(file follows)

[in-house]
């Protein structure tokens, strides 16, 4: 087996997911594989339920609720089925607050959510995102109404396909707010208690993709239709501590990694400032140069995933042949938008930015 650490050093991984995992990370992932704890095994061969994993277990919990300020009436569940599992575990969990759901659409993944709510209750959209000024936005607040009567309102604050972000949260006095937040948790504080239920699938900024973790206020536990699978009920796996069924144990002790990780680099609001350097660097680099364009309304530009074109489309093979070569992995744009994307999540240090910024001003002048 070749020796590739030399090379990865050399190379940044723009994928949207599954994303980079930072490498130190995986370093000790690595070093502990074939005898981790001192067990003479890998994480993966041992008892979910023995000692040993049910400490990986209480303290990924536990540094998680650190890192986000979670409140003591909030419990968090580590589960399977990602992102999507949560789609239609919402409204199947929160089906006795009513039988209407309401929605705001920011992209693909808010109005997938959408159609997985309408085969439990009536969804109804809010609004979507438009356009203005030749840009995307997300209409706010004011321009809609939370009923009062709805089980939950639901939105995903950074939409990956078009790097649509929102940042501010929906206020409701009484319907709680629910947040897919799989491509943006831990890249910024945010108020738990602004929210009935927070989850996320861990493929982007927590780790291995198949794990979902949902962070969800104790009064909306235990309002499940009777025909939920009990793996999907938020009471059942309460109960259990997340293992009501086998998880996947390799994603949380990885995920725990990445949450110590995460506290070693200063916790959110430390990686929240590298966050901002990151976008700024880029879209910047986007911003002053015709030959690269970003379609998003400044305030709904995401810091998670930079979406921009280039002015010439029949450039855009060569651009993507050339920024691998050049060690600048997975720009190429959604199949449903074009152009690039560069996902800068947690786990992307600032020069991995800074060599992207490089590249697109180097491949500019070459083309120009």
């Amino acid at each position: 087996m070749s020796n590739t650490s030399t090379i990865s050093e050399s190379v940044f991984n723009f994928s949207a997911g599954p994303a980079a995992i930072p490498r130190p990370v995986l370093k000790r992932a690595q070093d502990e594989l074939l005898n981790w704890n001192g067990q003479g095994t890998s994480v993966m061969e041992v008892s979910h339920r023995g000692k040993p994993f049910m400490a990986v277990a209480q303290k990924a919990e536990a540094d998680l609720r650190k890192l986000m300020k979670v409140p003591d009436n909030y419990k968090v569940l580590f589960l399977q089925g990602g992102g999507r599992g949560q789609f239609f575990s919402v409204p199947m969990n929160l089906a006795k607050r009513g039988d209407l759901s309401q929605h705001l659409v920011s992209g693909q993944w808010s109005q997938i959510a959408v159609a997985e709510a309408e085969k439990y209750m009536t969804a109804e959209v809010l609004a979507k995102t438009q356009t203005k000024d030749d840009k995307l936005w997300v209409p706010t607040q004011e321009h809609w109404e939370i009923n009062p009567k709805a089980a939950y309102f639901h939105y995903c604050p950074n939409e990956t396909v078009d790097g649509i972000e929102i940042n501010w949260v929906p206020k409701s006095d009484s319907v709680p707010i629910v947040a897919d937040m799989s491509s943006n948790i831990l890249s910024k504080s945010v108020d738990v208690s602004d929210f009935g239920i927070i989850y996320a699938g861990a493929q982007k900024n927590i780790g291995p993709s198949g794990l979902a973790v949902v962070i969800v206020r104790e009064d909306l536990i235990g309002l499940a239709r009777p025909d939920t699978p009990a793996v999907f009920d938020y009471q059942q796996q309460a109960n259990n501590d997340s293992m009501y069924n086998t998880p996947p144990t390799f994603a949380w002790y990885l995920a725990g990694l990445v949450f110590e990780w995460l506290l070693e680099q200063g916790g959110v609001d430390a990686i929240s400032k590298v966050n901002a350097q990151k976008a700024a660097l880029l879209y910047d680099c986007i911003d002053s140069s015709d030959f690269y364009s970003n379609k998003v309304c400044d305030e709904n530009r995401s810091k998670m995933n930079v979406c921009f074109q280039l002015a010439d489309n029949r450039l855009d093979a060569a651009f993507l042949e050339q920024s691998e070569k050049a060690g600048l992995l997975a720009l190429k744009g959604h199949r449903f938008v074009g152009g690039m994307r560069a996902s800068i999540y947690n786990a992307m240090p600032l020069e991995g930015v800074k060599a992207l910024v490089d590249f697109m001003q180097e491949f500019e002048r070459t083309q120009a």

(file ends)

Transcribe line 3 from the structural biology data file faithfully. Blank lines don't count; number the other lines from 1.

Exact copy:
């Amino acid at each position: 087996m070749s020796n590739t650490s030399t090379i990865s050093e050399s190379v940044f991984n723009f994928s949207a997911g599954p994303a980079a995992i930072p490498r130190p990370v995986l370093k000790r992932a690595q070093d502990e594989l074939l005898n981790w704890n001192g067990q003479g095994t890998s994480v993966m061969e041992v008892s979910h339920r023995g000692k040993p994993f049910m400490a990986v277990a209480q303290k990924a919990e536990a540094d998680l609720r650190k890192l986000m300020k979670v409140p003591d009436n909030y419990k968090v569940l580590f589960l399977q089925g990602g992102g999507r599992g949560q789609f239609f575990s919402v409204p199947m969990n929160l089906a006795k607050r009513g039988d209407l759901s309401q929605h705001l659409v920011s992209g693909q993944w808010s109005q997938i959510a959408v159609a997985e709510a309408e085969k439990y209750m009536t969804a109804e959209v809010l609004a979507k995102t438009q356009t203005k000024d030749d840009k995307l936005w997300v209409p706010t607040q004011e321009h809609w109404e939370i009923n009062p009567k709805a089980a939950y309102f639901h939105y995903c604050p950074n939409e990956t396909v078009d790097g649509i972000e929102i940042n501010w949260v929906p206020k409701s006095d009484s319907v709680p707010i629910v947040a897919d937040m799989s491509s943006n948790i831990l890249s910024k504080s945010v108020d738990v208690s602004d929210f009935g239920i927070i989850y996320a699938g861990a493929q982007k900024n927590i780790g291995p993709s198949g794990l979902a973790v949902v962070i969800v206020r104790e009064d909306l536990i235990g309002l499940a239709r009777p025909d939920t699978p009990a793996v999907f009920d938020y009471q059942q796996q309460a109960n259990n501590d997340s293992m009501y069924n086998t998880p996947p144990t390799f994603a949380w002790y990885l995920a725990g990694l990445v949450f110590e990780w995460l506290l070693e680099q200063g916790g959110v609001d430390a990686i929240s400032k590298v966050n901002a350097q990151k976008a700024a660097l880029l879209y910047d680099c986007i911003d002053s140069s015709d030959f690269y364009s970003n379609k998003v309304c400044d305030e709904n530009r995401s810091k998670m995933n930079v979406c921009f074109q280039l002015a010439d489309n029949r450039l855009d093979a060569a651009f993507l042949e050339q920024s691998e070569k050049a060690g600048l992995l997975a720009l190429k744009g959604h199949r449903f938008v074009g152009g690039m994307r560069a996902s800068i999540y947690n786990a992307m240090p600032l020069e991995g930015v800074k060599a992207l910024v490089d590249f697109m001003q180097e491949f500019e002048r070459t083309q120009a």